Mamleev's Shatuny exemplifies what might be termed a “postmodern” reworking of Western canonical notions of the absolute whereby the upwardly transcendent is mirrored in the downwardly monstrous, or abject. In parallel with this insight, Kristeva, for instance, even goes as far as asserting that the absolute, the divine, and the monstrous or abject are often virtually indistinguishable. On this account, the abject, the unspeakable are just as ineffable as the vertical transcendence of God, thereby rendering the "groundlessness" of the monstrous, the abject analogous to the "groundlessness" of the divine or the absolute.
However, it would be a major error on our part to identify this duality of the absolute and the abject as a uniquely “postmodern” phenomenon, despite the fact that postmodernism may be regarded as the modernist project driven to its logical extreme. Put simply, the monstrous has always been with us, and will continue to haunt us even as instrumental reason appears unstoppable in its bid to conquer the life world. Monstrosity thus represents an experience of excess that effectively subverts our efforts to become godlike by reminding the ego that its sovereignty is never entirely secure.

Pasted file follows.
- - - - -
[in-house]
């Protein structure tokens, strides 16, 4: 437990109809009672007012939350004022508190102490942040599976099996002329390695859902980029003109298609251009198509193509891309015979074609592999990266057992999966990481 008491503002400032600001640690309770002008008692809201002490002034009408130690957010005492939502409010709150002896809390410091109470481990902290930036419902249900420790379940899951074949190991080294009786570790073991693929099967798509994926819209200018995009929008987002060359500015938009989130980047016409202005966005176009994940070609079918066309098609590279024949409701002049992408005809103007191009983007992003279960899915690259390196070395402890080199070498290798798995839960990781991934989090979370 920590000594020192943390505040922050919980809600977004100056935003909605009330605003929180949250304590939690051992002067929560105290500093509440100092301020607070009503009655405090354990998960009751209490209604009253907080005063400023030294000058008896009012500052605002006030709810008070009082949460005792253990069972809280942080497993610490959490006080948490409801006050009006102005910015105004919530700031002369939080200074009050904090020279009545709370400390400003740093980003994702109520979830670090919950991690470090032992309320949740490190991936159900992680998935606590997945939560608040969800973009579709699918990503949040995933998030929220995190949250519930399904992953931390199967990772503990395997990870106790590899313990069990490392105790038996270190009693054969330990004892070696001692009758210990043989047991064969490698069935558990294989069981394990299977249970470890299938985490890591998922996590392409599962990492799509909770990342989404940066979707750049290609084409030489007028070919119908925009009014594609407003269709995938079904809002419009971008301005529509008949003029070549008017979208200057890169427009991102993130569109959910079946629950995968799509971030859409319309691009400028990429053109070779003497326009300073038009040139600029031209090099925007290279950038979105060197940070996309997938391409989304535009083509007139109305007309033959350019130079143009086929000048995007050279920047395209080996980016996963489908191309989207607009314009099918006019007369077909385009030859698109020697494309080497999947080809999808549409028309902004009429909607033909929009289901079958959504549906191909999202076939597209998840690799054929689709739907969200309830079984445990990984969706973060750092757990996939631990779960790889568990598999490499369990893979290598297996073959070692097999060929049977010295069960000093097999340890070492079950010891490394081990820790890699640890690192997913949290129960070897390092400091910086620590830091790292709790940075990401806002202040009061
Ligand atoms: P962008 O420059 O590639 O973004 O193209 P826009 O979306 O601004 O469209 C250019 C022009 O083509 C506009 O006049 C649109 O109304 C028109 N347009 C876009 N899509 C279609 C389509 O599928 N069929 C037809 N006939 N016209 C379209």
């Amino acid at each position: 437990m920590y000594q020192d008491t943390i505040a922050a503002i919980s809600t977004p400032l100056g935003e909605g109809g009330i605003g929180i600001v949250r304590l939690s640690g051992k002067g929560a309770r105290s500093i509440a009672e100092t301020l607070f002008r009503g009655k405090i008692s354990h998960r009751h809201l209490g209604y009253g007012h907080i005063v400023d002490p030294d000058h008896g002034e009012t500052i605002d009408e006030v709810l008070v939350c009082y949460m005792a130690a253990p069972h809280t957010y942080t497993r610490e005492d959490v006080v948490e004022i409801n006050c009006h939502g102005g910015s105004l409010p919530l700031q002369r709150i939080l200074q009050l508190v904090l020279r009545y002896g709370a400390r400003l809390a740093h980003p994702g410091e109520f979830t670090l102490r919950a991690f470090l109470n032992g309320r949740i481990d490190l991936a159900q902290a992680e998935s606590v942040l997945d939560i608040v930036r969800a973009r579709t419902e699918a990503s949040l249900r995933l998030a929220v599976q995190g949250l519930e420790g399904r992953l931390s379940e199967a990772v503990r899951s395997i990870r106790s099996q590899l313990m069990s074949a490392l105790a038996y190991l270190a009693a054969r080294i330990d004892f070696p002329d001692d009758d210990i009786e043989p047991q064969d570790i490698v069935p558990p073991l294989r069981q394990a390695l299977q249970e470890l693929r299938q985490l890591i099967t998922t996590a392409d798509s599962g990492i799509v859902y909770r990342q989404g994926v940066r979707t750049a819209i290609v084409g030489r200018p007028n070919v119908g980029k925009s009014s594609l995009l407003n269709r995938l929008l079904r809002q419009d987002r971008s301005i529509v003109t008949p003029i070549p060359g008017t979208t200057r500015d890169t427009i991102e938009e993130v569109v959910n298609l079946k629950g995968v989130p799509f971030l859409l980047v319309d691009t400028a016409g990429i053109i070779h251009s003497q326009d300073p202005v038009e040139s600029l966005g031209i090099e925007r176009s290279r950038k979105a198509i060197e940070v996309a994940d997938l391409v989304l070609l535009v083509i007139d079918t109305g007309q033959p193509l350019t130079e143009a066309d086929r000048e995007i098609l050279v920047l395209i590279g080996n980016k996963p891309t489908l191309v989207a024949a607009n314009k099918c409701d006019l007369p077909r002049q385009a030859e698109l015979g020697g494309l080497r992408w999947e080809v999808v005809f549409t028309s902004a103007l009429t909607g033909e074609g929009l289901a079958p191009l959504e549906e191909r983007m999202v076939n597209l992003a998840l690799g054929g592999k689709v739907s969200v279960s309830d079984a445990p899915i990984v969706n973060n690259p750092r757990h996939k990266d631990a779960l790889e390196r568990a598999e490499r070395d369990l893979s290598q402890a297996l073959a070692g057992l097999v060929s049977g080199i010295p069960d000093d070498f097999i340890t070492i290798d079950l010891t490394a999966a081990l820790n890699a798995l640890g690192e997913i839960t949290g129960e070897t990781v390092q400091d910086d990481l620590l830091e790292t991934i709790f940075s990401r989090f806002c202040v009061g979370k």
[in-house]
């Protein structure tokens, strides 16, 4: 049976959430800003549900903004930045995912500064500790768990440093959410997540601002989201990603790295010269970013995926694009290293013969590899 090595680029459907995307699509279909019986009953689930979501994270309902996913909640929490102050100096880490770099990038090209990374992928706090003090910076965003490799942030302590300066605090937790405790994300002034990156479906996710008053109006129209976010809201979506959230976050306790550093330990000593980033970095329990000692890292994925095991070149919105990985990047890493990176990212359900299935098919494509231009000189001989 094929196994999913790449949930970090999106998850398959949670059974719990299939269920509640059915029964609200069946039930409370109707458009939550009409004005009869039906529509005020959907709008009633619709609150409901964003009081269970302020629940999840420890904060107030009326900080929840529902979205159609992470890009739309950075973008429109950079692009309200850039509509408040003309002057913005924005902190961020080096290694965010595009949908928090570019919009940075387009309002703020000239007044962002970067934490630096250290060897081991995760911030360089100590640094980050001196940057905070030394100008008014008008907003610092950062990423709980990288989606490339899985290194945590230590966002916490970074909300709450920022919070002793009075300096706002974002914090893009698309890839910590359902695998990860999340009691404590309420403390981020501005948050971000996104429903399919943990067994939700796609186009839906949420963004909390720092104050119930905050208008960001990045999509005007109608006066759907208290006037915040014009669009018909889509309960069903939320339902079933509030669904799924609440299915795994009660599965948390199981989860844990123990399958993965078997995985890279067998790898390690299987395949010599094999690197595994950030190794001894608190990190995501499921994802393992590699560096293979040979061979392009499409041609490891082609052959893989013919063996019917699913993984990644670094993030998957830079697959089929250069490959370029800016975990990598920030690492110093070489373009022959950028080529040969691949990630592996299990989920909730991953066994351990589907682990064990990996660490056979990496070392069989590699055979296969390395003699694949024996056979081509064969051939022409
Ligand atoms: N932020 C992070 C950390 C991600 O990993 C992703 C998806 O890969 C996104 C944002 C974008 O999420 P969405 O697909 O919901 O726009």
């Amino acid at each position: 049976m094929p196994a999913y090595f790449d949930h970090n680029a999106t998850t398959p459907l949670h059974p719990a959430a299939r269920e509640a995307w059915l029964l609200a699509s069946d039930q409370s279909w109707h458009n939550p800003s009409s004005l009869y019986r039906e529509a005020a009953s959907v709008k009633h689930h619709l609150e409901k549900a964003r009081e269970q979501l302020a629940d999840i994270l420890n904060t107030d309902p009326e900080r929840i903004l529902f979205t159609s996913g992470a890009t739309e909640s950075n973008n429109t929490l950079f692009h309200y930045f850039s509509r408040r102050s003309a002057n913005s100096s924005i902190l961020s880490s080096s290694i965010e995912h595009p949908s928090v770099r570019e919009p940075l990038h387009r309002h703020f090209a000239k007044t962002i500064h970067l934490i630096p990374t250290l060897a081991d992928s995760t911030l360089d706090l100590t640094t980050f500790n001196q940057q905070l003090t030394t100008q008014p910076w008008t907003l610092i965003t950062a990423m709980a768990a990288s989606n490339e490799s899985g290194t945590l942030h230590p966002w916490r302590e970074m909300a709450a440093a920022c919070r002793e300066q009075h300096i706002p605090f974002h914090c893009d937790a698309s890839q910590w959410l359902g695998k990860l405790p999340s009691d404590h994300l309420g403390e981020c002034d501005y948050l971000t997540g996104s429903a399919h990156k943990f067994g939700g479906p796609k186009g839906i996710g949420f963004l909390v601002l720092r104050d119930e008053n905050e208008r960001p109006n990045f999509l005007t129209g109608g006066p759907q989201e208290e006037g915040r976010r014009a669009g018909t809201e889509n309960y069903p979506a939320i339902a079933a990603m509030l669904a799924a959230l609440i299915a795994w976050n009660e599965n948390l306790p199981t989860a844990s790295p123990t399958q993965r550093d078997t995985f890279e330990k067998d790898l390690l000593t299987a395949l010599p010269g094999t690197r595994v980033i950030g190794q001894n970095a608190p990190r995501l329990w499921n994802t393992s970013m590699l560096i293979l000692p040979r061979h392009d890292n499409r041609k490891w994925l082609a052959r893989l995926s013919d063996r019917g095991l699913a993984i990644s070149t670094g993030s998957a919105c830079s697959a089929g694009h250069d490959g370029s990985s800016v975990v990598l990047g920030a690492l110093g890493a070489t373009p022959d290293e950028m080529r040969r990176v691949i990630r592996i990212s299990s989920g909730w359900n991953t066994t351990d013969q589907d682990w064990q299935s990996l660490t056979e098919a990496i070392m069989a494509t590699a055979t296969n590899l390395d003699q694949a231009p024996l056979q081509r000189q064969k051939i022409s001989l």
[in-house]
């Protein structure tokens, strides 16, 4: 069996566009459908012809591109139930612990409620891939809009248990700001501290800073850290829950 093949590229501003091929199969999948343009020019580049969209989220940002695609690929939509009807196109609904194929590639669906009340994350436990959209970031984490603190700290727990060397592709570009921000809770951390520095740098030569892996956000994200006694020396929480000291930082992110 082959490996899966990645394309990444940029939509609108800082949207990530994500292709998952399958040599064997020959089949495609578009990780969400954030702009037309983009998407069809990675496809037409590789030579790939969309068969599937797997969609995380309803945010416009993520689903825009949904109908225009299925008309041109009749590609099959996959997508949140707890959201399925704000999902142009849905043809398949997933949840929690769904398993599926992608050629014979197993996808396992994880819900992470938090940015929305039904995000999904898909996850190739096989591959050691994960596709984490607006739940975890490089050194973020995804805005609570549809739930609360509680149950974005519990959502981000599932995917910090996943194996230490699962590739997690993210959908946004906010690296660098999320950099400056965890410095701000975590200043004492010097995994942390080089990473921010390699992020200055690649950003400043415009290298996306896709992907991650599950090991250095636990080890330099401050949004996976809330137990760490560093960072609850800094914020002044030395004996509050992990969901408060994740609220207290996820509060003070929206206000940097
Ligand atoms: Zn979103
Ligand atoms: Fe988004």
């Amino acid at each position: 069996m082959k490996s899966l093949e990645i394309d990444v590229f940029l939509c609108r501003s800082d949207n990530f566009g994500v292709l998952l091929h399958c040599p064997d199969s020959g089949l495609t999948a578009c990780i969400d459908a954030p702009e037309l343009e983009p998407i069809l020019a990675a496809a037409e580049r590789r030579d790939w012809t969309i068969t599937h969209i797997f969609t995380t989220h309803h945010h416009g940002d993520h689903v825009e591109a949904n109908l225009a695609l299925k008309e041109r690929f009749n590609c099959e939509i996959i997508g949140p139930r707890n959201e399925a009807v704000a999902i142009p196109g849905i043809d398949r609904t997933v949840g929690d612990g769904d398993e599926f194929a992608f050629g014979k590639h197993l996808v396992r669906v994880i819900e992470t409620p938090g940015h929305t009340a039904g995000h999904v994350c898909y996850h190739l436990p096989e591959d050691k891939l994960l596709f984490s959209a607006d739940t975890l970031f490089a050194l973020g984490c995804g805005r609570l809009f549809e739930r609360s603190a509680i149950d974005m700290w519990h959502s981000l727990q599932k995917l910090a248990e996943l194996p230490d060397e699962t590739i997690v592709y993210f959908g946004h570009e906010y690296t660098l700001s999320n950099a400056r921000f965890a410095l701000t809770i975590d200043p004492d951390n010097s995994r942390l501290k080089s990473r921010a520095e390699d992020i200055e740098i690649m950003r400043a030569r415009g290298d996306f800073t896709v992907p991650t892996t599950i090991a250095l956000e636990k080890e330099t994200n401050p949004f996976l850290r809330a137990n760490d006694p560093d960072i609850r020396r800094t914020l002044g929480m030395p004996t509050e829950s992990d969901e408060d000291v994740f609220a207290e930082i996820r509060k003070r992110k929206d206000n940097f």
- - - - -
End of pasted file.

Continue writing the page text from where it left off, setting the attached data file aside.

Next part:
The central insight of Mamleev's Shatuny may be stated thus: In its endeavour to partake of the divine, the absolute and the celestial, the ego is compelled to feed from the same wellsprings as the abject, chthonic and creaturely. Indeed, Kristev’s concept of the abject derives its potency from the same mystical antecedent that haunts the self-positing, sovereign I of the Enlightenment. In short, Mamleev's Shatuny unites these two theoretical strands by showing them to be essentially two sides of the same coin.